TESOL 2011: NCTM/TESOL Colloquium English Language Learners Achieving Academic Success in Mathematics Using Word Walls in the Math Content Class To Support Language Acquisition: Word Walls And What To Do With Them Linda GerenaBuilding vocabulary must not consist of endless lists of words that are not meaningful to thelearner (Allen, 2007, 1999). Word walls should focus on new words as they are taught. Wordsmust be useful and frequently used in subject areas. Teachers and students should discuss newwords as they are displayed. It is important not to crowd word walls and to “retire” words whenthey are no longer needed. It is equally important to use the word wall for instruction andpractice. Some activities that can be used with word walls are:• Mystery Word In this activity the teacher will introduce a new word by writing the letters in a scrambled order. Students try to unscramble the word. Teacher can give clues, if needed, either about the word’s meaning or about how it is spelled.• Visiting Word This is a new or ‘visiting’ word to an existing word wall Students hunt for the new word and then use the new word in the day’s activities.• Missing Word One of the words is removed from the wall and the remaining words may be rearranged. Students scan the word wall and figure out which word is missing. Teacher may offer clues to identify the missing word.• Word Wall Bingo Students make their own BINGO Boards using the word wall vocabulary. Teacher reads definitions and students cross out the corresponding word on their grid. Variation: use synonyms or antonyms for word wall words. The game is played as corners, rows, diagonal, or full card to win.• Around The World Students are all standing. The first student states a definition. If the next student can identify it, that student (the one who identifies it) remains standing and gives a new definition is given. Each time a student misses, he/she sits down and the next student tries to identify the term. Keep going until only one student is standing• Who Am I Teacher or student can provide a definition of one of the word wall words. Students decide which word is being defined and adds it to a list. After ten words (or any number you feel is appropriate) , the correct answers are given and groups or individuals check their list. The ones with the most correct answers win.• Mind Reader Students are given up to 5 clues about a word on the wall. Clues should become increasing narrow.• Word Pictures Word wall vocabulary is illustrated and other teams or students must identity the word.• Word Cards Partner Game Pairs of students take turns choosing a word card and offering a definition for the word.• Word Ad Each group creates a radio or television ad to ‘sell’ one of the words from the word wall and present it to the class.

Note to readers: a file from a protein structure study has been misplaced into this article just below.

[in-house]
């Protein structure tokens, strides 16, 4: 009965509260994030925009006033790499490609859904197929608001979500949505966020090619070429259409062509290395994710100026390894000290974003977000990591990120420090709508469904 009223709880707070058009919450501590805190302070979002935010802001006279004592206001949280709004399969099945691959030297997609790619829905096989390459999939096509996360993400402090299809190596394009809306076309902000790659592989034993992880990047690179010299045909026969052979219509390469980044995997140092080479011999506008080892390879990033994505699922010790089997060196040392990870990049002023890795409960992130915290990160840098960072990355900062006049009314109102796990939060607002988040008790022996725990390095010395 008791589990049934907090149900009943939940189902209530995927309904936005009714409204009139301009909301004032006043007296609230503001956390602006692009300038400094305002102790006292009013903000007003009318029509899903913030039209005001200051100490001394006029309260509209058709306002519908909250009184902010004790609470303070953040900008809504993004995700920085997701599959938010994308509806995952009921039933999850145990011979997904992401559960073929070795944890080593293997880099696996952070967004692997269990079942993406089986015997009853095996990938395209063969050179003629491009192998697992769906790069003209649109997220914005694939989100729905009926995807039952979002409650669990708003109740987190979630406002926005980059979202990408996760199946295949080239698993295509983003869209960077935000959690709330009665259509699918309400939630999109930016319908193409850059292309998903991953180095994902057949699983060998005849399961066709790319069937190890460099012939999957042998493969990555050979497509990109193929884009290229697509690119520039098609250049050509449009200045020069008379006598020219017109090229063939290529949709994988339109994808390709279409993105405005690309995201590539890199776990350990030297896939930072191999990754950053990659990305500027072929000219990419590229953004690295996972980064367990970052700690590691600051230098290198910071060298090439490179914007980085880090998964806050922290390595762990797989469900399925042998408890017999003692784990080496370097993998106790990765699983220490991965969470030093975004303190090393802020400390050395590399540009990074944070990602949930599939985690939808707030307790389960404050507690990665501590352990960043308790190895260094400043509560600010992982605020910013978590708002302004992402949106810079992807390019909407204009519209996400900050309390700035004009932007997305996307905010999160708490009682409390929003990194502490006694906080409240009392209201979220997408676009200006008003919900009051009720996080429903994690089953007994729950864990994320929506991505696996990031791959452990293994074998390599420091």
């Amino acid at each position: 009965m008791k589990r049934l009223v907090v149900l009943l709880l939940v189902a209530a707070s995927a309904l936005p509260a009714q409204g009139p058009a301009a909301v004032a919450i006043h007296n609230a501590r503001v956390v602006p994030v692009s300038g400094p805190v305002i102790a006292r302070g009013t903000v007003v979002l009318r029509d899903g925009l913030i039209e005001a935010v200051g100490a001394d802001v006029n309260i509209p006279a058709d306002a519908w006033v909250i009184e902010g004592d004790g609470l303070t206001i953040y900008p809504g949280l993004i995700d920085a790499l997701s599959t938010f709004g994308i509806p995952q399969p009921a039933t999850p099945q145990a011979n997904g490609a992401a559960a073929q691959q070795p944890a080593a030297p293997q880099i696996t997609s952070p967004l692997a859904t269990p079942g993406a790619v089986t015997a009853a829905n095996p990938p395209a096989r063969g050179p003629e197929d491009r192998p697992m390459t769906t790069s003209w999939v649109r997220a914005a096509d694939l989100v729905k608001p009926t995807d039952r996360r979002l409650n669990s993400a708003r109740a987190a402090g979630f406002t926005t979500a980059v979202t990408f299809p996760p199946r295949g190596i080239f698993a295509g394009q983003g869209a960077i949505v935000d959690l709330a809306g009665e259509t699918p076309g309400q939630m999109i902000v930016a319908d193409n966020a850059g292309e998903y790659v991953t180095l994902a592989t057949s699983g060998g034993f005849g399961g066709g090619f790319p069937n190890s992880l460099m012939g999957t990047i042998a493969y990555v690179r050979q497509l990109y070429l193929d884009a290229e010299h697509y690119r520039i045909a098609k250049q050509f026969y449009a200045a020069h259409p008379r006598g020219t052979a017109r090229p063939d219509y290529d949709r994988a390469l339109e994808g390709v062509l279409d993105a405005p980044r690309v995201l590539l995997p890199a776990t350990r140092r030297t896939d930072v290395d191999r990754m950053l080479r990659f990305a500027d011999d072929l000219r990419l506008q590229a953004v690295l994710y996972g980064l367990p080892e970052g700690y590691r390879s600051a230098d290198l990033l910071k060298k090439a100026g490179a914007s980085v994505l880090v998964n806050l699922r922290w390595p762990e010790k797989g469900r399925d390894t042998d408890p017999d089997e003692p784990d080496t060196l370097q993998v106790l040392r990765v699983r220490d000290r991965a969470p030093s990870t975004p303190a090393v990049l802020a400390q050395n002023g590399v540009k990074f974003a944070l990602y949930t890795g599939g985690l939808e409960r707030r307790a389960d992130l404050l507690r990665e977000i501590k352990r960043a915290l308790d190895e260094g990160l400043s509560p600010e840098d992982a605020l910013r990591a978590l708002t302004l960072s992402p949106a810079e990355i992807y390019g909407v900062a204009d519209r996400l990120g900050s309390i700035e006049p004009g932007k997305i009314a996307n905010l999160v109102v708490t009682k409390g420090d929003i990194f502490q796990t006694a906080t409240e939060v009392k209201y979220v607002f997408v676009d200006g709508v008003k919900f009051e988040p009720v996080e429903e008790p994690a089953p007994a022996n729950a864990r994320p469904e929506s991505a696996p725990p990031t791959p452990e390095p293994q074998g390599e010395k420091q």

• Word Sorts: Ask students to sort word wall words according to specific criteria• Crossword Puzzles/Word search Use on line templates to create crossword puzzles and word searchers• Maximum Words in a Story Students write a story involving as many words from the word wall as possible within a given time frame. Students underline all the word wall words they used and share their stories in small groups. Each group decides which to read aloud, e.g., the story with the most words or the most creative story• Words within Words Students make a list of as many words as possible by reorganizing some of the letters of a word wall word.• Poetry Acrostic. Students write a poem using as many words as possible from the word wall. As a variation, students choose just one word from the word wall and write a poem about that word (Haiku/Limerick, etc).• Rankings Students individually list the word wall words, in writing, from most difficult to easiest for them to understand• Visual Representation Students choose one word from the word wall to convey its meaning visually.• Rhyme Time Students select three to five word wall words with which they can rhyme words. Students list as many rhymes for each word as they can in a given time limit.• Metaphors and Similes Students practice their abstract thinking skills by choosing five words from the word wall and creating either a simile or metaphor for each of the words.References:Allen, J. (1999). Words, Words, Words. Portland: Stenhouse Publishers.Allen, J. (2007). Inside words: Tools for teaching academic vocabulary, grades 4-12. Portland, ME. StenhouseBeers, K. (2003). When Kids Can’t Read: What Teachers Can Do. Portsmouth: Heinemann.Callella, T. (2001). Making Your Word Wall More Interactive. Huntington Beach: Creative Teaching Press.Interactive Word Wall: Retrieved January 4, 2011. http://www.teachnet.com/lesson/langarts/wordwall062599.htmlPalm Beach County Literacy Project. Vocabulary Acquisition, Word Building Strategies and Interactive Word Walls. Retrieved January 4, 2011.Word Walls. Retrieved January 4, 2011. http://www.theteacherscorner.net/writing/wordwall/index.htmWorking with Words. Retrieved January 4, 2011. http://www.wfu.edu/~cunningh/fourblocks/block4.html